Thursday, April 22, 2010

Earth Day Thoughts on Canine SAR

By remarkable coincidence, I received an email from AKC's Companion Animal Recovery program with a story on their support of canine SAR. The relevant part:

The K9 Alert team is now 15 dogs strong and includes handlers and volunteers who specialize in a wide variety of essential SAR categories such as wilderness search and survival, collapsed structure search, swift water safety, confined space safety, human remains detection/cadaver recoveries and emergency first aid for humans and k9s. In addition to an extremely demanding call-out schedule, partially governed by requests for service through the Virginia Department of Emergency Management, the members are required to train weekly in their specialized areas.

Weekly trainings mean that on average, each of the fifteen handlers plus their support staff drive fifty miles round trip to a training (at conservative estimate) every week. We'll call that twenty people, for a total of a thousand miles, fifty weeks a year. Usually they're driving pickup trucks, SUVs, and minivans to tote equipment and a biggish dog.

In general, the creed of the SAR dog handler is "If we save one person, it's all worth it." I started wondering, though, how much particulate matter the 50,000 miles added to the air. There's a correlation between auto pollutants and the death rate of asthmatics. Is creating a large-area SAR team killing more people than it saves?

The alternate plan is for every county to have at least one dog that the county officials in charge of SAR can call on immediately. Why is that a problem? County rescue squads don't generally want to be responsible for helping to train a dog, and a large part of the work in training a SAR dog is in procuring and training the decoys. Not every county has someone with the drive to be a handler, or the money for it.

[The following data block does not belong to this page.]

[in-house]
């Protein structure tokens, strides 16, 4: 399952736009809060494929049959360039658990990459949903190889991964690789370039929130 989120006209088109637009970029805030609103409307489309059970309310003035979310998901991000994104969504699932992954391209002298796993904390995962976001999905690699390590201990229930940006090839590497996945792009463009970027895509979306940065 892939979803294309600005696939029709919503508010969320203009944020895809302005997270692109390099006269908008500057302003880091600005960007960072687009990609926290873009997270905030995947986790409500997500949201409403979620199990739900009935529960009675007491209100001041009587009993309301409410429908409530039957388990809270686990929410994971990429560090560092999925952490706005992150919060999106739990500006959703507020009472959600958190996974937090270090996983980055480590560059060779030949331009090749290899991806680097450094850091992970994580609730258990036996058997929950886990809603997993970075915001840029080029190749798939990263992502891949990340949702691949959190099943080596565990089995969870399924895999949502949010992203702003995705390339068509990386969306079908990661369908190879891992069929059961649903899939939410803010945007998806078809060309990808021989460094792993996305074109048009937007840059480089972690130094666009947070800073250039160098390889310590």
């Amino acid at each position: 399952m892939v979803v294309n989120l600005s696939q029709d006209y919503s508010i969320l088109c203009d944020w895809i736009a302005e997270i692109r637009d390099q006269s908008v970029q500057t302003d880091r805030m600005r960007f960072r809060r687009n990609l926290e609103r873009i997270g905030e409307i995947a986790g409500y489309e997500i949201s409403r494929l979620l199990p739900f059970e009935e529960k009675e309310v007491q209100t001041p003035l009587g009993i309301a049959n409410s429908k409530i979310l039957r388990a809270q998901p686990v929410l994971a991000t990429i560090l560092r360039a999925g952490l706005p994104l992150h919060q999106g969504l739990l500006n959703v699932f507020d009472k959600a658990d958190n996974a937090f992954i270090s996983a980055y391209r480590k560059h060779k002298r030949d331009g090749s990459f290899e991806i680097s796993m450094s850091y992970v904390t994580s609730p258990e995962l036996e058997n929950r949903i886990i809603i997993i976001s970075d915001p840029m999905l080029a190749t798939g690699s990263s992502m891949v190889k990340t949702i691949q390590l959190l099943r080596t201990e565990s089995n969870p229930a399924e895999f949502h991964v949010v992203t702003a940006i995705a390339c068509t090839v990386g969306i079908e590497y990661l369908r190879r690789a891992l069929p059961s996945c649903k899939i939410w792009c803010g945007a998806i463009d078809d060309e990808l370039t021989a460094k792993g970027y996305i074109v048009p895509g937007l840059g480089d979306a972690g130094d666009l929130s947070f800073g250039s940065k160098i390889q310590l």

However, we seem to be coming to a crisis point in gas costs, and counties may have to rethink their approach to SAR. A well-trained dog is an incredibly valuable tool, greatly increasing the chances of finding the victim quickly. States may have to consider standardizing the SAR dog's standards if they have not already as more members of large-area teams look into joining local rescue squads instead. As large-area or statewide canine teams disband, some counties are going to find themselves without nearby scentwork resources, and they may have to devote some of their budget to getting a squad member or two trained before they can have a canine of their own.

The other change would be in the dog training itself. Currently, it's not uncommon for a canine squad to allow specialization: a few track/trail dogs, a few air-scent dogs, a cadaver dog or several, perhaps a disaster-response dog. Callouts take into consideration what each dog is trained for, and so only water-cadaver-trained dogs are called to a drowning. It is possible to train a single dog to do most of those jobs in a reasonable amount of time -- think of police dogs who are expected to do some trailing, intelligent bitework, obedience, and drug detection, and are expected to be effective and reliable on the last after six weeks of intensive training. If a SAR-intended puppy is taught to track and air-scent first, with a side order of basic agility and crowd-friendly obedience, and is then introduced to trail scent, cadaver scent, and the idea that people may be buried under objects, she will be competent to face most of the likely scenarios for a county team, and she'll be ready to deploy by the time she's two years old, possibly sooner. Air scent will give her the abilities and concepts needed for cadaver and/or disaster search; air scent combined with tracking will provide the concepts needed to decipher a trail up to several days old.

If states were willing to fund regional trainings quarterly and statewide trainings and tests annually, this might be feasible. Of course, the counties would also have to get behind it. Emergency response setups vary from state to state; some are largely volunteer organizations, some depend on the fire or police organizations to do first response as well.

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